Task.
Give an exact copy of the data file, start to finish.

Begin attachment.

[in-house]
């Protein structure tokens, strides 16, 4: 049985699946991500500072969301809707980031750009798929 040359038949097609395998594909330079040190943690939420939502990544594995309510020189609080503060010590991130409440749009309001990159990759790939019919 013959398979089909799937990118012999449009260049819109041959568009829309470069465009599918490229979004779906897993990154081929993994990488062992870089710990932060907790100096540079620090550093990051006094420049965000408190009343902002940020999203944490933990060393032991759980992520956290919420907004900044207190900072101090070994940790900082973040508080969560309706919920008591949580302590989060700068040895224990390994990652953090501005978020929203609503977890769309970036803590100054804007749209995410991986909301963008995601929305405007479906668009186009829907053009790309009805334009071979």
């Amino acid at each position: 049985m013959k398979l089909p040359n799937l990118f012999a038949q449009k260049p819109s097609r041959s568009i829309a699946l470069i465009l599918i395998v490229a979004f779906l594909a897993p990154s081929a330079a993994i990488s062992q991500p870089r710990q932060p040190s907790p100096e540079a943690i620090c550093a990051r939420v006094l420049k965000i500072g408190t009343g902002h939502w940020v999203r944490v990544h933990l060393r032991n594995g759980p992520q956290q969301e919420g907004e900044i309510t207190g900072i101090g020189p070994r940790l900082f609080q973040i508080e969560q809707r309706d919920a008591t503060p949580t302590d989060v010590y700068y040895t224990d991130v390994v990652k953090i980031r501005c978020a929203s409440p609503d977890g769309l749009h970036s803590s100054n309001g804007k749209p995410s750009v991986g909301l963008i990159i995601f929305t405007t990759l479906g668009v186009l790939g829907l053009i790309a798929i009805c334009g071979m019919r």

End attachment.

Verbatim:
[in-house]
């Protein structure tokens, strides 16, 4: 049985699946991500500072969301809707980031750009798929 040359038949097609395998594909330079040190943690939420939502990544594995309510020189609080503060010590991130409440749009309001990159990759790939019919 013959398979089909799937990118012999449009260049819109041959568009829309470069465009599918490229979004779906897993990154081929993994990488062992870089710990932060907790100096540079620090550093990051006094420049965000408190009343902002940020999203944490933990060393032991759980992520956290919420907004900044207190900072101090070994940790900082973040508080969560309706919920008591949580302590989060700068040895224990390994990652953090501005978020929203609503977890769309970036803590100054804007749209995410991986909301963008995601929305405007479906668009186009829907053009790309009805334009071979």
């Amino acid at each position: 049985m013959k398979l089909p040359n799937l990118f012999a038949q449009k260049p819109s097609r041959s568009i829309a699946l470069i465009l599918i395998v490229a979004f779906l594909a897993p990154s081929a330079a993994i990488s062992q991500p870089r710990q932060p040190s907790p100096e540079a943690i620090c550093a990051r939420v006094l420049k965000i500072g408190t009343g902002h939502w940020v999203r944490v990544h933990l060393r032991n594995g759980p992520q956290q969301e919420g907004e900044i309510t207190g900072i101090g020189p070994r940790l900082f609080q973040i508080e969560q809707r309706d919920a008591t503060p949580t302590d989060v010590y700068y040895t224990d991130v390994v990652k953090i980031r501005c978020a929203s409440p609503d977890g769309l749009h970036s803590s100054n309001g804007k749209p995410s750009v991986g909301l963008i990159i995601f929305t405007t990759l479906g668009v186009l790939g829907l053009i790309a798929i009805c334009g071979m019919r």